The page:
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Survival

Find out about survival for different stages of penile cancer.

Survival depends on many factors, so no one can tell you exactly how long you’ll live. It depends on your individual condition, type of cancer, treatment and level of fitness.

Statistics for this cancer are harder to estimate than for other, more common cancers.

Some of the statistics have to be based on a small number of people. Remember, they can't tell you what will happen in your individual case.

Your doctor can give you more information about your own outlook (prognosis).

You can also talk about this to the Cancer Research UK nurses on freephone 0808 800 4040, from 9am to 5pm, Monday to Friday.

Survival by stage

There are no UK wide statistics available for penile cancer survival by stage.

The statistics presented below are from a study that looked at penile cancer survival in one English hospital between 2000 and 2011. Survival depends on whether or not the cancer had spread to the lymph nodes.

N0 cancer

More than 90 out of 100 men with N0 cancer (more than 90%) survive for 5 years or more after they are diagnosed.

N0 penile cancer has not spread to nearby lymph nodes.

N1 cancer

Almost 75 out of 100 men with N1 cancer (almost 75%) survive for 5 years or more after they are diagnosed.

N1 penile cancer has spread to one lymph node in the groin.

N2 cancer

Around 60 out of 100 men with N2 cancer (around 60%) survive for 5 years or more after they are diagnosed.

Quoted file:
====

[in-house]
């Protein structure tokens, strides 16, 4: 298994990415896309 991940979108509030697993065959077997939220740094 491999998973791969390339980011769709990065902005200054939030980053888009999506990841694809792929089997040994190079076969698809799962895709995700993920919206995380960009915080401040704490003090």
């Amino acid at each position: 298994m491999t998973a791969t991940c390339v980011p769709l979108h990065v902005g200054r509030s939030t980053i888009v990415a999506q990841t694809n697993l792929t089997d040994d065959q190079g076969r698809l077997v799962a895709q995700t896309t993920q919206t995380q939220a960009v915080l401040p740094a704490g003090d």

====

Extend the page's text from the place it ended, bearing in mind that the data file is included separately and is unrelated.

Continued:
N2 penile cancer has spread to several groin lymph nodes OR to lymph nodes in both groins.

N3 cancer

Almost 35 out of 100 men with N3 cancer (almost 35%) survive for 5 years or more after they are diagnosed.

N3 penile cancer has spread to lymph node(s) in one or both sides of the pelvis OR the cancer cells in a nearby lymph node have grown into surrounding tissues.

Cancer that has spread (M1)

Unfortunately if the cancer has spread to another part of the body, the outlook is poorer than this. In this study, none of the men with disease that had spread (M1 cancer) survived for 5 years.

Survival for all stages

There are no UK wide statistics available for penile cancer survival. The statistics below are for men diagnosed with penile cancer in England. They are for men diagnosed between 2009 and 2013.

Of all men diagnosed with cancer of the penis

  • around 90 out of every 100 men (around 90%) will survive their cancer for 1 year or more after diagnosis
  • around 75 out of every 100 men (around 75%) will survive their cancer for 5 years or more after they are diagnosed

What affects survival

Your outcome depends on the stage of the cancer when it was diagnosed. This means how big it is and whether it has spread.

The type of cancer and grade of the cancer cells can also affect your likely survival. Grade means how abnormal the cells look under the microscope.

About these statistics

The terms 1 year survival and 5 year survival don't mean that you will only live for 1 or 5 years. They relate to the number of people who are still alive 1 year or 5 years after their diagnosis of cancer.

Some people live much longer than 5 years.

More statistics

For more in-depth information about survival and penile cancer, go to our Cancer Statistics section.

Last reviewed: 
06 Jul 2016
  • Overall survival
    Cancer Research UK Cancer Statistics
    Penile cancer statistics

  • Survival by stage
    Oncologic Outcomes of Penile Cancer Treatment at a UK Supraregional Center
    R Veeratterapillay and others
    Urology. 2015 May;85(5):1097-101

  • What affects survival
    American Joint Committee on Cancer (AJCC) manual (7th edition)

    S Edge and others
    Springer, 2010

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